Where To Play Gigs by David Weiss

As I have shared before, one of the best online resources for musical saw information is the Saw Player News, the newsletter of the IMSA. There are marvelous free articles by some of the world’s best saw players, players such as Natalia Paruz, Morgan Cowin, and David Weiss. These experts offer great advice on all aspects of saw playing.

Here’s a great article by David Weiss, offering advice on places to play.

“My past columns have covered the gamut from musical saw humor, to what to look for when buying a saw, how to practice, how to prepare for auditions, what to expect at recording sessions, etc. So by now you must be getting quite good and are looking for more places to play! This column is devoted to exploring a range of possibilities to help you discover some really fun venues where you can introduce the saw to new audiences, enhance your reputation, and maybe even make some money while you’re add it!

Developing a reputation has to start somewhere and being a good musician and entertainer is the first step. Our unique instrument benefits a lot by having an “accomplice” to sound its best. Working with a pianist (or guitar or harp player etc.) can really help you sound better. Find some time for several practice sessions with your accompanist or group (keep the group small not more than three players total) and work up at least a 20 minute set before putting on a performance. If you don’t have your act together you hurt your chances at getting a repeat performance. Be smart about choosing the tunes you play. Keep it within your ability to play well and geared towards your target audience so they find the music familiar and enjoyable. Avoid traveling with lots of stuff (amps, mics,wires,speakers) as that gets cumbersome really fast and can be a deal breaker. The pianist you use should be comfortable with a portable electronic keyboard that could run on batteries if need be. Keep your gear as simple and trouble free as possible.

Playing for worthy causes and charities (schools, churches, hospitals) is a really good thing to do. Perhaps you or a family member have a special interest in, say, an environmental group, the local city council, an assisted living center, or even the local chapter of an international organization such as the Red Cross or Cancer Society. Find out when the group meets, and offer to play for a few minutes before or after their meeting for free. It would be best if you truly felt passionate about their mission. Who knows, you might eventually become one of the faces of the organization. If that happens then all of their promotional power helps promote you too. Even though this might sound too self-serving, keep in mind that you will be helping the organization you believe in.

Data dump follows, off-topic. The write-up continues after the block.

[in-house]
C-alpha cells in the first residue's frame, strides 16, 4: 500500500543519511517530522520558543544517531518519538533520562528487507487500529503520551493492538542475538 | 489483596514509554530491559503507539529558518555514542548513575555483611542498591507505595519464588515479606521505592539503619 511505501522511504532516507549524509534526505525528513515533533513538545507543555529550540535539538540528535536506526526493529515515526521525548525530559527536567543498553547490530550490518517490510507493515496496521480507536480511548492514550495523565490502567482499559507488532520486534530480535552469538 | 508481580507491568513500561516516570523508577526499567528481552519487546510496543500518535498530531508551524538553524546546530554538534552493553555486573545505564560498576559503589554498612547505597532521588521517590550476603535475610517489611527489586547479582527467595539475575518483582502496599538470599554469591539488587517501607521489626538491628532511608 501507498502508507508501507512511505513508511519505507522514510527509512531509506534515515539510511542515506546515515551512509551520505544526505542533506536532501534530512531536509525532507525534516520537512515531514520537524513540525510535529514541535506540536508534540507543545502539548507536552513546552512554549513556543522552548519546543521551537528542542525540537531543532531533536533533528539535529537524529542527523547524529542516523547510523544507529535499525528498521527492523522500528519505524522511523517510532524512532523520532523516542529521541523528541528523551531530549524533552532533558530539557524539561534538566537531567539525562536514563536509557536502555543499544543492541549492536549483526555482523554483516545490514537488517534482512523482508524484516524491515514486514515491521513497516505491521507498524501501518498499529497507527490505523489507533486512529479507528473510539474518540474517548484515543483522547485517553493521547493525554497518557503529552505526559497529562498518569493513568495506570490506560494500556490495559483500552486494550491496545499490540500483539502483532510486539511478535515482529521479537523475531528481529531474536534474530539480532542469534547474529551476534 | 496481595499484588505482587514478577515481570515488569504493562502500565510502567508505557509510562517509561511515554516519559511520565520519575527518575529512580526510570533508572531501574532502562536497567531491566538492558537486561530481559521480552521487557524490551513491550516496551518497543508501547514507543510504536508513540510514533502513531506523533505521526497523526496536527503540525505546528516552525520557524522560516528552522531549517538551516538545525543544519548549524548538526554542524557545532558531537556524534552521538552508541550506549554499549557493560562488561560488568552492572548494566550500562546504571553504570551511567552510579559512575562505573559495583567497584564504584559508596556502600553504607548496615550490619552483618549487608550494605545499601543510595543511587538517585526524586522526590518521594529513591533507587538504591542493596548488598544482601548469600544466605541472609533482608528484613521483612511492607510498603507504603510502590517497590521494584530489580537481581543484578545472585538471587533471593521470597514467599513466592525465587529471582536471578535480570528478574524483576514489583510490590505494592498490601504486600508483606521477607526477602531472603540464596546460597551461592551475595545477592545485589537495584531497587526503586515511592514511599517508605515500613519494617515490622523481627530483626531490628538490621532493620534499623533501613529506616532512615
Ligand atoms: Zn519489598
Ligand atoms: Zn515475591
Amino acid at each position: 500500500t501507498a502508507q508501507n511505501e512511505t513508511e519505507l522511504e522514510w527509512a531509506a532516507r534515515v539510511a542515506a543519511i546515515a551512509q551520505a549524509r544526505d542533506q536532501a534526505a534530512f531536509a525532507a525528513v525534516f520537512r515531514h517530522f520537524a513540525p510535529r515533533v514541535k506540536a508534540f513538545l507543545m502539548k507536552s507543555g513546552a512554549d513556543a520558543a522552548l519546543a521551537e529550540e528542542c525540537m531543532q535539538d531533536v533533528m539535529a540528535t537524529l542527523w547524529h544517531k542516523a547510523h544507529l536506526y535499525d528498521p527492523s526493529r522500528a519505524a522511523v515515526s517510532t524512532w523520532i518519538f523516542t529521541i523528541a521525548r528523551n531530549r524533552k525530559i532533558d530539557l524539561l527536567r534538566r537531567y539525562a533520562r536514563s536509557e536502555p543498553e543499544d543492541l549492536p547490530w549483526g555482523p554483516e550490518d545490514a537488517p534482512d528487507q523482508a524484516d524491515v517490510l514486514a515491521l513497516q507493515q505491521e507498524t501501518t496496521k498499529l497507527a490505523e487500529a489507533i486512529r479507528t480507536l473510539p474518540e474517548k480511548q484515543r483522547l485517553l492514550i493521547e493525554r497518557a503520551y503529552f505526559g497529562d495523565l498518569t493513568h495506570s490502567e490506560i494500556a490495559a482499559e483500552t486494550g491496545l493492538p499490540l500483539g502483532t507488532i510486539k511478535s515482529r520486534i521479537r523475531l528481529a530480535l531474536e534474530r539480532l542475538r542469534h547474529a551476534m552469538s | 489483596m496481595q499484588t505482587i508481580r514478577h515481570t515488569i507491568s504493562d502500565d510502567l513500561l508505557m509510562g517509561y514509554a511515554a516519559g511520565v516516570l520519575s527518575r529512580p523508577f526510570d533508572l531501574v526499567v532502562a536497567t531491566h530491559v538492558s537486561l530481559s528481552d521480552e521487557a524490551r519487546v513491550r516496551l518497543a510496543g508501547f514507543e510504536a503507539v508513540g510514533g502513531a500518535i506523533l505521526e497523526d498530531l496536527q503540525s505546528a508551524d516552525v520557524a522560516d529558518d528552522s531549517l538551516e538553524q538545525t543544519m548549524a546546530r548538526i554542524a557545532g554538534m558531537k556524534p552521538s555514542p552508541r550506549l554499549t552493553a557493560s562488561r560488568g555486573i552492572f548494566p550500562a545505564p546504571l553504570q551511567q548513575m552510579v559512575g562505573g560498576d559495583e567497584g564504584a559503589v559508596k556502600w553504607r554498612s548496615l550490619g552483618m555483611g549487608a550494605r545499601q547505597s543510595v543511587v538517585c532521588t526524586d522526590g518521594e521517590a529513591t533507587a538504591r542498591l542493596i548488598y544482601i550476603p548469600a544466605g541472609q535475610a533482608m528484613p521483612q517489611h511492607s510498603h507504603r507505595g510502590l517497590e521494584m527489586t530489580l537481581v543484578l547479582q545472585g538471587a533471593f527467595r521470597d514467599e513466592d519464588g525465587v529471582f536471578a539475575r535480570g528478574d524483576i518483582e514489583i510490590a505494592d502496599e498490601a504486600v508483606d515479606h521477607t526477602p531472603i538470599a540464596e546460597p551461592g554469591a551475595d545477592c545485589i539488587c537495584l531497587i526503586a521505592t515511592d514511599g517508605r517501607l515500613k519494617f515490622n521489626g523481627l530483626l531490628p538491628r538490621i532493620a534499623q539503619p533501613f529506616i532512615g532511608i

Encourage your fans to attend your performance when you go to a new venue. Give thought to places where nobody normally plays gigs. Don’t worry about making any money but about creating a buzz and growing your fan base. Consider weird places that will get people talking. Don’t get arrested, although that might accelerate the buzz about you. Tradeshows, harvest festivals, arts and crafts fairs, or even just outside your local Home Depot could all be good; just get permission first. Another idea is to contact your school alumni organizations. Tell them what you’re doing with your music. When alumni get together to relive the glory years, you can provide a bit of entertainment as well as publicize any other shows you may be doing. If nothing else they often have websites and or newsletters and might be willing to promote your appearances.

Do you know anyone who owns or manages, for example, a small coffee shop. Ask permission to play they there, say for an hour, on a slow night. You could bring your own crowd of people creating a win-win situation. If it gains traction, you could then bring in occasional guest artists and slowly expand and create a really cool music venue that hadn’t existed before.

The bottom line is that it takes a little imagination and creativity, along with having a tough enough skin to deal with rejection. Some of you have probably gone this route and found some success. We’d love to hear your stories so please write to us at saw player news and share your experiences.”

Saw Player News, Spring 2011

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Rowena Southard, your blog hostess, is a musical saw enthusiast who lives in California. She loves all kinds of music and has a special fondness for unusual instruments.